Nathaniel Adams Coles (March 17, 1919 – February 15, 1965), known professionally as Nat King Cole, was an American musician who first came to prominence as a leading jazz pianist. Although an accomplished pianist, he owes most of his popular musical fame to his soft baritone voice, which he used to perform in big band and jazz genres. He was one of the first black Americans to host a television variety show, and has maintained worldwide popularity since his death.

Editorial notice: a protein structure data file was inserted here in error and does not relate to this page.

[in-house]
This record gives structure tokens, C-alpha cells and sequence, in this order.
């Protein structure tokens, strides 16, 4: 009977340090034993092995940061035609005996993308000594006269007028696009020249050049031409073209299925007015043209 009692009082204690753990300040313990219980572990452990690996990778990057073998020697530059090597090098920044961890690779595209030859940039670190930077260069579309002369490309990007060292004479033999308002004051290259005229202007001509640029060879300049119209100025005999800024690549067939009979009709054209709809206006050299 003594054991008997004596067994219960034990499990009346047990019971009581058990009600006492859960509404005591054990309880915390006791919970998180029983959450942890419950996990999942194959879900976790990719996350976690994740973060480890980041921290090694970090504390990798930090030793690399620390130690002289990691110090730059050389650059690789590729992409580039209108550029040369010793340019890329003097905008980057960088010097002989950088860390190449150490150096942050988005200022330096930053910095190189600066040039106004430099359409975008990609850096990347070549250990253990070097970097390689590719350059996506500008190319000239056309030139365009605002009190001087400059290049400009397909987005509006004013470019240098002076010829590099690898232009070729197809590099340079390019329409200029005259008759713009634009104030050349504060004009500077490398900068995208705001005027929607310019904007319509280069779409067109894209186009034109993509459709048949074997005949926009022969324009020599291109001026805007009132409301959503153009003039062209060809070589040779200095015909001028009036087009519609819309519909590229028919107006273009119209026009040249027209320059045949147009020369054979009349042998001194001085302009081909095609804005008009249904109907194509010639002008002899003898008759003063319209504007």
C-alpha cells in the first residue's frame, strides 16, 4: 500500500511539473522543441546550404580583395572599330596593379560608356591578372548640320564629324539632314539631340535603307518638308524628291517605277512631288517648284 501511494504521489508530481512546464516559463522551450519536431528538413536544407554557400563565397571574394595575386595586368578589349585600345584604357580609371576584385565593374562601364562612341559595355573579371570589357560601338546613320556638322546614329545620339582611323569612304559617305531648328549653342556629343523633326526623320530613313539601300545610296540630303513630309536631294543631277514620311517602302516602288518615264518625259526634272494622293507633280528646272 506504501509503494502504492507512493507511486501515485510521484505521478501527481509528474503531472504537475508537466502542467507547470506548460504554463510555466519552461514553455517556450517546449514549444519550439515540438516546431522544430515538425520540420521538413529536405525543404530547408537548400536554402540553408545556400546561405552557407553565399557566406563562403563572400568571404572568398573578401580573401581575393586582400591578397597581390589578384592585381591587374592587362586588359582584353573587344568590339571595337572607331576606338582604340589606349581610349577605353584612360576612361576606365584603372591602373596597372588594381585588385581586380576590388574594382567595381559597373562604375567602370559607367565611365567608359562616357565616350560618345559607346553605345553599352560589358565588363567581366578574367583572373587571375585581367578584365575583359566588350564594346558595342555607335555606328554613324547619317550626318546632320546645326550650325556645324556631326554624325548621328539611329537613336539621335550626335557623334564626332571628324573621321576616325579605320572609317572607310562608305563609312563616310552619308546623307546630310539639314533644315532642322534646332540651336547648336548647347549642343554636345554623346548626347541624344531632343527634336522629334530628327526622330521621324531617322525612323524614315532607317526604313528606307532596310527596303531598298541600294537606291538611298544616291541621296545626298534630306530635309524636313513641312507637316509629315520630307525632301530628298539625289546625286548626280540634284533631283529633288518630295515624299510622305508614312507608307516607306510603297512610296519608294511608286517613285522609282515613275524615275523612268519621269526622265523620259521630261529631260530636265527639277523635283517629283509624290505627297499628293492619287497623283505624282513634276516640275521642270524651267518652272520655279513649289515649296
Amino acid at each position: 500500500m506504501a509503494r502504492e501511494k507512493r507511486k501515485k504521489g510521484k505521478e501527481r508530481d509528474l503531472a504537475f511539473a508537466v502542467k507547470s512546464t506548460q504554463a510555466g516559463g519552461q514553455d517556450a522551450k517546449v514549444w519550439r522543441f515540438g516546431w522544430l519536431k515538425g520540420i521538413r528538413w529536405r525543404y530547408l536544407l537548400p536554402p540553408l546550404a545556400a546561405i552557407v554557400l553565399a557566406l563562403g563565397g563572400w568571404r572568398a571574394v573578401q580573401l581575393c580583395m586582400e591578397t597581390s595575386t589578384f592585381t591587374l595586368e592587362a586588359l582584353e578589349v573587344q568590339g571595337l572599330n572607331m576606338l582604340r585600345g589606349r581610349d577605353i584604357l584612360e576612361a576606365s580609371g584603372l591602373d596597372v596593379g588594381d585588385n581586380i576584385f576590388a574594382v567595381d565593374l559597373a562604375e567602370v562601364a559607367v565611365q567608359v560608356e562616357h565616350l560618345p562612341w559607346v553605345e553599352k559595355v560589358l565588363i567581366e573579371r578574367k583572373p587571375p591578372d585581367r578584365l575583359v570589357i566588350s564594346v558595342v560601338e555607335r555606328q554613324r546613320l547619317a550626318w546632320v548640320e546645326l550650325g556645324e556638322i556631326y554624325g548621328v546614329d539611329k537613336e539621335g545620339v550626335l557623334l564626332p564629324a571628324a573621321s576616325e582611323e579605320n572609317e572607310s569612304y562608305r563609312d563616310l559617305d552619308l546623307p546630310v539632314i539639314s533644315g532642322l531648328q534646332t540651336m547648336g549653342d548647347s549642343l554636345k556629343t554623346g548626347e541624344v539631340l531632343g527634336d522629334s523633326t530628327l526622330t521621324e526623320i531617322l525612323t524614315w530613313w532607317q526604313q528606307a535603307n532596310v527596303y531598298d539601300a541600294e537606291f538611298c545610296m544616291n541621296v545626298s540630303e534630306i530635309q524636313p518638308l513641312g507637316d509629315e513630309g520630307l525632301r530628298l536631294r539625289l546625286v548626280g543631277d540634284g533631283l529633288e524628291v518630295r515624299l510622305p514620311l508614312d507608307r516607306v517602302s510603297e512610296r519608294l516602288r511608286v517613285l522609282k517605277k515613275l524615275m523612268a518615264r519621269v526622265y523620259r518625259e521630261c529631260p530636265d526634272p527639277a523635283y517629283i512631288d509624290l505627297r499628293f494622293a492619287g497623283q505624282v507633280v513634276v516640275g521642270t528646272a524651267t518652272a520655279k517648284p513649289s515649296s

August 17, 1951
Cole records “Unforgettable,” which reaches #12. Forty years later, Natalie Cole overdubs her voice onto the original, creating a father-daughter duet that nearly charts as high.
An official United States postage stamp featuring Cole's likeness was issued in 1994.
In 2000, Cole was inducted into the Rock and Roll Hall of Fame as one of the major influences for early Rock and Roll.